Helping Haitians in the aftermath of Hurricane Matthew

Danny Montdesdeoca, Writer

Our often forgotten Latina/o Haitian brothers and sisters were hit by the devastating Hurricane Matthew on Oct. 4. The destruction of the Category Four hurricane, the second highest hurricane classification, has left the dead toll at over 1,000, according to a report by Reuters on Nov. 10.

Hurricane Matthew came nearly six years after Haiti was hit with a 7.0 magnitude earthquake that struck the capital, Port-Au-Prince, leaving over 200,000 dead and 300,000 injured, as reported by NPR. The lasting effects of the earthquake were perhaps even more dire than the earthquake itself.

One of those lasting effects is the cholera epidemic that’s plaguing the country and has the death toll count at 9,200, but the actual death toll could far exceed that, according to the NY Times. Evidence suggests that the outbreak originated in one of the U.N.’s peacekeeping camps and spread from there.

In a report done by Progressio, a lobbying-firm that aims “to change policies that keep people poor,” examined how social and political relationships, coupled with a totalled infrastructure and the cholera outbreak, helped contribute to the lack of efficient help the Haitian people received.

Haitians are desperate for food and supplies and have grown impatient with the government, non-governmental organizations and private organizations resulted and their lack of coordination. Distributions have also been slowed down by public officials who are making emotionally driven decisions that are affecting the needs of the Haitian people.

The NY Times reported that the interior minister’s absolute refusal to distribute tents in the wake of the hurricane is one case where decisions were made based on emotion. After the earthquake in 2010, the government distributed tents to thousands of people without any semblance of shelter. Haiti became known, internationally, for these tent cities. The infamous legacy of these tent cities has kept Haitian government officials from distributing tents to those left without shelter.

“Maybe we will be a prosperous country one day, and we can use tents to send our children to summer camp,” said the interior minister, François Anick Joseph, to the NY Times. “But we will never be a nation of tent cities again.”

However, this comes at time when most of those without shelter are crammed in local schools, and with classes already supposed to be in session, a new problem arises.

Haiti is already the poorest country in the western hemisphere. Four in five people in Haiti live on less than two USD per day. Their central government, which can only provide so much help for its people, has very limited resources making Haiti heavily reliant on outside donations and support. Support that comes from people like you and me.

However, when it comes to giving support, we shouldn’t just blindly give it, even if we are well-intentioned. We must think about the subtle things, like should you donate cases of water bottles that eventually run out and leaves behind empty plastic bottles, or do you donate a water filtration pump that provides a family with a steady stream of drinkable water.

An assessment of what is needed prior to the collection of goods and supplies is crucial to avoid sending products that will be of little to no use. Working in collaboration with the Haitian Consulate or other non-government organizations can help you figure out exactly what the people of Haiti need, as these organizations are already well-established on the ground.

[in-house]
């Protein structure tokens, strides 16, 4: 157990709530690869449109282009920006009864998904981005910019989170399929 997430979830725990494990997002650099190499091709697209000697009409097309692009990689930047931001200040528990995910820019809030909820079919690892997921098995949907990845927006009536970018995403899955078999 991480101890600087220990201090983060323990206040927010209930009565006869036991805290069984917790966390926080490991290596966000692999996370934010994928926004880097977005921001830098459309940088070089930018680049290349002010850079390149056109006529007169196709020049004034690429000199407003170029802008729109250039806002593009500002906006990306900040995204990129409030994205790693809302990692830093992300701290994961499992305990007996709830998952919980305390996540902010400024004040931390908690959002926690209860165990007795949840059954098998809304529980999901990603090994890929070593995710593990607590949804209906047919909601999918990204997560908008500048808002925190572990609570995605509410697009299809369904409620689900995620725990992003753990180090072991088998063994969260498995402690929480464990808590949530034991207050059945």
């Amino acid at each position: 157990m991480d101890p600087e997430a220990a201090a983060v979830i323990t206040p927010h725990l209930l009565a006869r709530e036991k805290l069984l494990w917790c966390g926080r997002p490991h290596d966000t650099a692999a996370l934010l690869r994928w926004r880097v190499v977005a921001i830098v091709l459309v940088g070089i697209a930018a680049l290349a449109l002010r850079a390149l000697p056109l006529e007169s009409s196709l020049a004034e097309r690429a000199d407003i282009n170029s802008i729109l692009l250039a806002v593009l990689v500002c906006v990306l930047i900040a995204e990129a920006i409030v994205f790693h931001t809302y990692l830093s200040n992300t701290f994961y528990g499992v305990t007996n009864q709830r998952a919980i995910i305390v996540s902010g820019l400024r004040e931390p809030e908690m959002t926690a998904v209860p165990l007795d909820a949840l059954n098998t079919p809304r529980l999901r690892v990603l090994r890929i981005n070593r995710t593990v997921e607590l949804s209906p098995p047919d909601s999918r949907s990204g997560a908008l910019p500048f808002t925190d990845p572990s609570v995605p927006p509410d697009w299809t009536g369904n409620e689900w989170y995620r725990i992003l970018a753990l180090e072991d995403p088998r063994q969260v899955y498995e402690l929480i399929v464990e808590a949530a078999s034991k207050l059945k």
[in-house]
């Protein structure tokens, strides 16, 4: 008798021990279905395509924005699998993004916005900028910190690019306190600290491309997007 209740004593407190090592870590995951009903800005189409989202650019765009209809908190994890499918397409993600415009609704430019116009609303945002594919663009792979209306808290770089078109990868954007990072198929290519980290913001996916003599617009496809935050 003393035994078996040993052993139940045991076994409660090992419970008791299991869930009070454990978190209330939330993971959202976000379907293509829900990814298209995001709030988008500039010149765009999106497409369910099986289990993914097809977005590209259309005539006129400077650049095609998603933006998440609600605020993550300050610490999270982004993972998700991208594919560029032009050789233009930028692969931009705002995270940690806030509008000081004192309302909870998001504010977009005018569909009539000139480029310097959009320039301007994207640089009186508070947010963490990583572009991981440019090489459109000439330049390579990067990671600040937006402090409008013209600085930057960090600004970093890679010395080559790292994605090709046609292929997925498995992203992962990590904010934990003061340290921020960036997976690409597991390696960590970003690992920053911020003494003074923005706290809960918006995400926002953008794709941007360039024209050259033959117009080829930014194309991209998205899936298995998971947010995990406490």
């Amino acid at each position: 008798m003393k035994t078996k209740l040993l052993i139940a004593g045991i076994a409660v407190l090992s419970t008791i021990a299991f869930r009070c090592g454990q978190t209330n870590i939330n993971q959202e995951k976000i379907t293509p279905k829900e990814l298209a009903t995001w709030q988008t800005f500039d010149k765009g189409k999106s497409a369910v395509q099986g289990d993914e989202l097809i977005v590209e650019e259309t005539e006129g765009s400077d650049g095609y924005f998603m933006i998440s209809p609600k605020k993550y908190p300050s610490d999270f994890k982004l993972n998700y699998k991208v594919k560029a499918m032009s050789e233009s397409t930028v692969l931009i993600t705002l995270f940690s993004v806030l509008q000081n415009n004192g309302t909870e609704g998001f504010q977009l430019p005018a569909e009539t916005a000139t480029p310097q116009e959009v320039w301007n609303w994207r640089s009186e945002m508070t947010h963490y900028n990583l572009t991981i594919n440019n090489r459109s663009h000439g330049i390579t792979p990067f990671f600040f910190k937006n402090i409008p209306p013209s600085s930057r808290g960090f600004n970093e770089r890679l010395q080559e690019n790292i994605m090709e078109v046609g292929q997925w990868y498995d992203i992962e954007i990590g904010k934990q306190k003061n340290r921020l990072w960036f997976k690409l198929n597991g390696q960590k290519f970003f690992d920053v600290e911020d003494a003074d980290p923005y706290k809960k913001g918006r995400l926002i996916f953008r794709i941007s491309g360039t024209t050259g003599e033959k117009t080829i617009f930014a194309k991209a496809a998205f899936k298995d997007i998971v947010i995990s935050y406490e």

Working with well-established organizations means that they have some structure amongst all the madness. The structure will help ensure that goods and supplies aren’t distributed in an anarchic manner. To be able to make the most out of in you send over, and making sure the organization you’re working with works efficiently is imperative to maximize help efforts in Haiti.

Sending money rather than goods and supplies also proves to be more efficient than donating food and supplies. It’s a lot more cost effective, and the money that’s sent over starts circulating in the local Haitian economy. This is important as there is already very little money amongst Haitians to spend. Prior to the earthquake, around 60 percent of Haitians were unemployed.

If you want to play a direct role in the help, instead of just donating, then it’s important to look at and research the different organizations and exactly what it is they do. You want to able to use your skill set to effectively and efficiently help. If you have a background in construction, then your efforts will be well spent constructing shelter rather than administering food and medical supplies.

Don’t try to help by yourself. Helping is a noble act in itself, but these dire situations call for team action. Collaborating with other people, and even collaboration between organizations is encouraged. We are stronger in numbers. We need to work collectively with the volunteers, with the Haitian government and the Haitian people. If we’re in this, we’re in this together.

Que Ondee Sola stands in solidarity with the Haitian people. They were hit with another natural catastrophe while still managing to recover from one that left the country in shambles nearly six years ago and while dealing with a cholera epidemic.

Now, more than ever, we must unite. 2016 wasn’t the best of years for the world. The Syrian refugee crisis has proved that the world is in a moral turmoil. The nuclear war tensions around the globe have shown us how we let social constructs and political borders divide us. The U.S. has elected Donald Trump to be the 45th president. The world is divided, but there is always the possibility to change that and unite. Unfortunately, sometimes it takes events like a hurricane to destroy the homes and lives of thousands of people before we unite, but as long as we do we will prosper and continue forward.